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Nondestructive Imaging of Plant-Parasitic Nematode Development and Host Response to Nematode Pathogenesis

May 2014 , Volume 104 , Number  5
Pages  497 - 506

Phuong T. Y. Dinh, Michael Knoblauch, and Axel A. Elling

First and third authors: Department of Plant Pathology, and second author: School of Biological Sciences, Washington State University, Pullman 99164.

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Accepted for publication 21 November 2013.

The secluded lifestyle of endoparasitic plant nematodes hampers progress toward a comprehensive understanding of plant–nematode interactions. A novel technique that enables nondestructive, long-term observations of a wide range of live nematodes in planta is presented here. As proof of principle, Pratylenchus penetrans, Heterodera schachtii, and Meloidogyne chitwoodi were labeled fluorescently with PKH26 and used to infect Arabidopsis thaliana grown in microscopy rhizosphere chambers. Nematode behavior, development, and morphology were observed for the full duration of each parasite's life cycle by confocal microscopy for up to 27 days after inoculation. PKH26 accumulated in intestinal lipid droplets and had no negative effect on nematode infectivity. This technique enabled visualization of Meloidogyne gall formation, nematode oogenesis, and nematode morphological features, such as the metacorpus, vulva, spicules, and cuticle. Additionally, microscopy rhizosphere chambers were used to characterize plant organelle dynamics during M. chitwoodi infection. Peroxisome abundance strongly increased in early giant cells but showed a marked decrease at later stages of feeding site development, which suggests a modulation of plant peroxisomes by root-knot nematodes during the infection process. Taken together, this technique facilitates studies aimed at deciphering plant–nematode interactions at the cellular and subcellular level and enables unprecedented insights into nematode behavior in planta.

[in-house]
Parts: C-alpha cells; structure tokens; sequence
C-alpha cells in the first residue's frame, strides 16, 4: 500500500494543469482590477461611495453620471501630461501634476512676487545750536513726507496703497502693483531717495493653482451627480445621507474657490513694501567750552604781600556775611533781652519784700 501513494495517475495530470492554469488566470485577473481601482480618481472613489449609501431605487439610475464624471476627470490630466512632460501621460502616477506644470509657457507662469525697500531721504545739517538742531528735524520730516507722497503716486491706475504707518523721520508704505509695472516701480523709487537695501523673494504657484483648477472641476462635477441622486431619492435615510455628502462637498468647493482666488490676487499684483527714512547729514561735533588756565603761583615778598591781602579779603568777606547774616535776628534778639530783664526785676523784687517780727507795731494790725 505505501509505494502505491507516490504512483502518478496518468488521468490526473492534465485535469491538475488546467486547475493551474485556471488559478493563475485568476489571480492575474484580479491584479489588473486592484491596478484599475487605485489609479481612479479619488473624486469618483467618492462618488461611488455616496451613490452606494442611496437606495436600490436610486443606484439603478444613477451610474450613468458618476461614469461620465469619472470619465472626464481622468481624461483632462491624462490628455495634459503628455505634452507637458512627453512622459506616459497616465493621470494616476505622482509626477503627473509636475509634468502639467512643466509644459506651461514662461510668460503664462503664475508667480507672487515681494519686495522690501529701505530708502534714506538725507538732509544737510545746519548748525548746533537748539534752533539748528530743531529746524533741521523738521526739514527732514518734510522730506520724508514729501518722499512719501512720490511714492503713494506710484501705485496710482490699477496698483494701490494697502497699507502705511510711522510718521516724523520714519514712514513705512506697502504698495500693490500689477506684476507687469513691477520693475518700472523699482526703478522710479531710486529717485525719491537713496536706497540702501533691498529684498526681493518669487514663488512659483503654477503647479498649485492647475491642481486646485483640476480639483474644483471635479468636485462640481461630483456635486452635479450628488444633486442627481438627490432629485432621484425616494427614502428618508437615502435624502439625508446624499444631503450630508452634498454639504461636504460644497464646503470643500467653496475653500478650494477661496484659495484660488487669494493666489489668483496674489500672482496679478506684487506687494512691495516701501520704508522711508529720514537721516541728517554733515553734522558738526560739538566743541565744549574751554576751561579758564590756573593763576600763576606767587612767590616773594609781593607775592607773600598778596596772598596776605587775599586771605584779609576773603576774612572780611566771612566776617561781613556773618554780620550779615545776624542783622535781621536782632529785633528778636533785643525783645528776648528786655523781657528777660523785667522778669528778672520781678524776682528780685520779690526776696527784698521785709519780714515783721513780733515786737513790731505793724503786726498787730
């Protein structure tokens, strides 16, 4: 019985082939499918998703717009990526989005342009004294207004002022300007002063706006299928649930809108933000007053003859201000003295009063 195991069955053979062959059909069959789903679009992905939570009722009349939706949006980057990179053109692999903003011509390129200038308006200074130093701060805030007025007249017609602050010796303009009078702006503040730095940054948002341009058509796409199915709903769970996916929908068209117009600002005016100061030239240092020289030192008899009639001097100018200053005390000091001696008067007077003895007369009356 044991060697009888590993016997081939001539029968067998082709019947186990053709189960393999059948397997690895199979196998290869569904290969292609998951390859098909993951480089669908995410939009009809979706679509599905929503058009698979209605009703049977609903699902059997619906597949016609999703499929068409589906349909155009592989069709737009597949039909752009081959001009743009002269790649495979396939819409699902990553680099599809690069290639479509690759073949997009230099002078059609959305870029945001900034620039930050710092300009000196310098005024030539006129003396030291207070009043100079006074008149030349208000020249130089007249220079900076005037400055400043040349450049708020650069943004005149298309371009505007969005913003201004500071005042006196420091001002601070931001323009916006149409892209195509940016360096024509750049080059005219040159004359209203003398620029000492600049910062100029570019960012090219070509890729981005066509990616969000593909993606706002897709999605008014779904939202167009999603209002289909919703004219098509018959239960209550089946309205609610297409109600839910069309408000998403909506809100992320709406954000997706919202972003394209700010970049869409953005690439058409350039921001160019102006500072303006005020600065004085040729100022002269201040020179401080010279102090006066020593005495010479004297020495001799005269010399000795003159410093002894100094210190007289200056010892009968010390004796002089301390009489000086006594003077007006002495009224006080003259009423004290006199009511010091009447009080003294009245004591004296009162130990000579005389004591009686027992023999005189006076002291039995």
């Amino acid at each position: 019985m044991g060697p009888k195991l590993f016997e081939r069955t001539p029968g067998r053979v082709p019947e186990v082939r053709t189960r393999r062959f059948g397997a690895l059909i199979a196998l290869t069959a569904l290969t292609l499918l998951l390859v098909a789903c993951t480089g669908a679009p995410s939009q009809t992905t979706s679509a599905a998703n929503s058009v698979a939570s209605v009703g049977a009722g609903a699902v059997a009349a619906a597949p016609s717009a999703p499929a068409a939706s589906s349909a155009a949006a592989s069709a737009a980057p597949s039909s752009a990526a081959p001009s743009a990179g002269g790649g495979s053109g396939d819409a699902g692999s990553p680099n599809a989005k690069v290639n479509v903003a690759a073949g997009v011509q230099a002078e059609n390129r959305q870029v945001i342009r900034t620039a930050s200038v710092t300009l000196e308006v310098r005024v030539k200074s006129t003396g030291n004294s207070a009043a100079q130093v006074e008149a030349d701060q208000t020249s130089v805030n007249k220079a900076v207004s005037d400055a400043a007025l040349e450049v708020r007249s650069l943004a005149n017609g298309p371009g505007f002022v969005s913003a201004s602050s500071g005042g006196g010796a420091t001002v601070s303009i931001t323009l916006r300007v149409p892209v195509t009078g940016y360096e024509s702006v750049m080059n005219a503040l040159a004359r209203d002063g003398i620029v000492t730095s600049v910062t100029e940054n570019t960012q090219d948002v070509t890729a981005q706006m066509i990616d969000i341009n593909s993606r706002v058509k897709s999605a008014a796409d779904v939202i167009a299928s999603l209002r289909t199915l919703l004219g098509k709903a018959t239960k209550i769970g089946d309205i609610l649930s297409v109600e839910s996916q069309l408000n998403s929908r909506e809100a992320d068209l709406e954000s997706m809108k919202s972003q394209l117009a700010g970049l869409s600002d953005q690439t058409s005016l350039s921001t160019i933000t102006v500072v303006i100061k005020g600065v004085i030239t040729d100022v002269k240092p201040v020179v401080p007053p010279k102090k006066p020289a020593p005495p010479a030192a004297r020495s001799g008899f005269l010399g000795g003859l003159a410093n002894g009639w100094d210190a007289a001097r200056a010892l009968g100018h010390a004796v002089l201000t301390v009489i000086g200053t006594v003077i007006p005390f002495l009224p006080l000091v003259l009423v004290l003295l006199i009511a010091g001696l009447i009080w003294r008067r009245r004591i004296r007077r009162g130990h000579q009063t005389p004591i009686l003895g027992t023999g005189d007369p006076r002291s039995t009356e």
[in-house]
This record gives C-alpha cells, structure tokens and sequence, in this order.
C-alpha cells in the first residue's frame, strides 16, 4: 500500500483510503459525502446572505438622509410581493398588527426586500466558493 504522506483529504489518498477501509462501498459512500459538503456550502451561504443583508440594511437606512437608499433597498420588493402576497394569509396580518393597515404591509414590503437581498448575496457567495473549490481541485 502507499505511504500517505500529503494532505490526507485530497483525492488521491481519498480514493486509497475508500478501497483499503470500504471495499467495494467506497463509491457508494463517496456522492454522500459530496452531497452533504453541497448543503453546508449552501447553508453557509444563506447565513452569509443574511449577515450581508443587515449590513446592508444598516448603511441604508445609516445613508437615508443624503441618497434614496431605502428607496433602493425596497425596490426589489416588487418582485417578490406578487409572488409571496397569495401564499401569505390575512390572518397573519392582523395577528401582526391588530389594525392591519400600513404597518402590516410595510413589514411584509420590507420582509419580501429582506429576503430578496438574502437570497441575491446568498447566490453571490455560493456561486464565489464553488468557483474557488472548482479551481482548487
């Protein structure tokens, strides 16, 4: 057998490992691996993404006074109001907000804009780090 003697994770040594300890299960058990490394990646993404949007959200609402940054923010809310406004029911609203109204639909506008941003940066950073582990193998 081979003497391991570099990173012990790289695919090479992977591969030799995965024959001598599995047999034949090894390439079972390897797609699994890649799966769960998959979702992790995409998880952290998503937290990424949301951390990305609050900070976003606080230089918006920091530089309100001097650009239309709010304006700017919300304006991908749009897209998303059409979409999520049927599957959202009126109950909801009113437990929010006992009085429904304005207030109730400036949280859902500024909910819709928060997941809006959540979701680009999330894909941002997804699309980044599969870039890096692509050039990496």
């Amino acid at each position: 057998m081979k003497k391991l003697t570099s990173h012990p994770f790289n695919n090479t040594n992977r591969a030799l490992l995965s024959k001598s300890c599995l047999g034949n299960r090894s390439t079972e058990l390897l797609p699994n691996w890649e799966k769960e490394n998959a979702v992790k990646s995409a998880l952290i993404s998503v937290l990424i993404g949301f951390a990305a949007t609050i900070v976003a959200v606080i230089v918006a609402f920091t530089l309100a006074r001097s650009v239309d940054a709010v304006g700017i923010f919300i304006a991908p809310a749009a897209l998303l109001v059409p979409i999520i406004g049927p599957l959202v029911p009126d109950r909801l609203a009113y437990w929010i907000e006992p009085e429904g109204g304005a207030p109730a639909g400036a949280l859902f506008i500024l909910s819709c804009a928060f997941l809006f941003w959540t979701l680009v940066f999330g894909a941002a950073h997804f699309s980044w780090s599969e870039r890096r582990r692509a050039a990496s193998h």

© 2014 The American Phytopathological Society